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Association between antibody titers and protection against influenza virus infection within households.

Abstract

An HAI titer of 1:40 was associated with substantially less than 50% protection against PCR-confirmed influenza virus infection within households, perhaps because of exposures of greater duration or intensity in that confined setting.

Compared to a reference group with antibody titers <1:10, we found that HAI titers of 1:40 against influenza A(H1N1) and A(H3N2) were associated with 31% (95% confidence interval [CI], 13%-46%) and 31% (CI, 1%-53%) protection against polymerase chain reaction (PCR)-confirmed A(H1N1) and A(H3N2) virus infection, respectively, while an MN titer of 1:40 against A(H3N2) was associated with 49% (95% CI, 7%-81%) protection against PCR-confirmed A(H3N2) virus infection.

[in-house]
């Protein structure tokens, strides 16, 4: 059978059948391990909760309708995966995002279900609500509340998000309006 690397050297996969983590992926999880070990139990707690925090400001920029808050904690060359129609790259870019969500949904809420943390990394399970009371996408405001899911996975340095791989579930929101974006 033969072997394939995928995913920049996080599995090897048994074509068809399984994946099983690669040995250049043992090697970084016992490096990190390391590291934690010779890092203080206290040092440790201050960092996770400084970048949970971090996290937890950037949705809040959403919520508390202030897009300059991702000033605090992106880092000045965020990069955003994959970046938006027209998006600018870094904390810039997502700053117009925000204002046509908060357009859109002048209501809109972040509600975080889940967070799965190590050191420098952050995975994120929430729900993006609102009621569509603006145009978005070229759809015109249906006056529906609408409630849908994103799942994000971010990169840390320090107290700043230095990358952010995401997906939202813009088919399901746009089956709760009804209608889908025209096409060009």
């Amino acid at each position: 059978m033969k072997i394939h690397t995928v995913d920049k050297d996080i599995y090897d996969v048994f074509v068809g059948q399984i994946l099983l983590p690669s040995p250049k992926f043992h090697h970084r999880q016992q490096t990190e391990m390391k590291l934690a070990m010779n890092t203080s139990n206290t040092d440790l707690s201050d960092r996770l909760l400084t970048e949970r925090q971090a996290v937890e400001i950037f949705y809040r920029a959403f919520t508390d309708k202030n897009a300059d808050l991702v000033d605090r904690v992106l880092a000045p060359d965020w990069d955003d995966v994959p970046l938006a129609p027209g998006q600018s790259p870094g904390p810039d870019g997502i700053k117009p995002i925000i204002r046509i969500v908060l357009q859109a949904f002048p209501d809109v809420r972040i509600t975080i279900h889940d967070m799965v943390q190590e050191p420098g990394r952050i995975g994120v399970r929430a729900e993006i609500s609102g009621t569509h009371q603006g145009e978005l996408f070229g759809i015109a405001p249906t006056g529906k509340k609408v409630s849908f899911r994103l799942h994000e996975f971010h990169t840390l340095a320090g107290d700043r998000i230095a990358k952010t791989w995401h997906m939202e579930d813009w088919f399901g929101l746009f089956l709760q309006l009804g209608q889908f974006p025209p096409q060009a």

Previous studies have established that antibody titer measured by the hemagglutination-inhibiting (HAI) assay is correlated with protection against influenza virus infection, with an HAI titer of 1:40 generally associated with 50% protection.

We recruited index cases with confirmed influenza virus infection from outpatient clinics, and followed up their household contacts for 7-10 days to identify secondary infections. Serum samples collected from a subset of household contacts were tested by HAI and microneutralization (MN) assays against prevalent influenza viruses. We analyzed the data using an individual hazard-based transmission model that adjusted for age and vaccination history.

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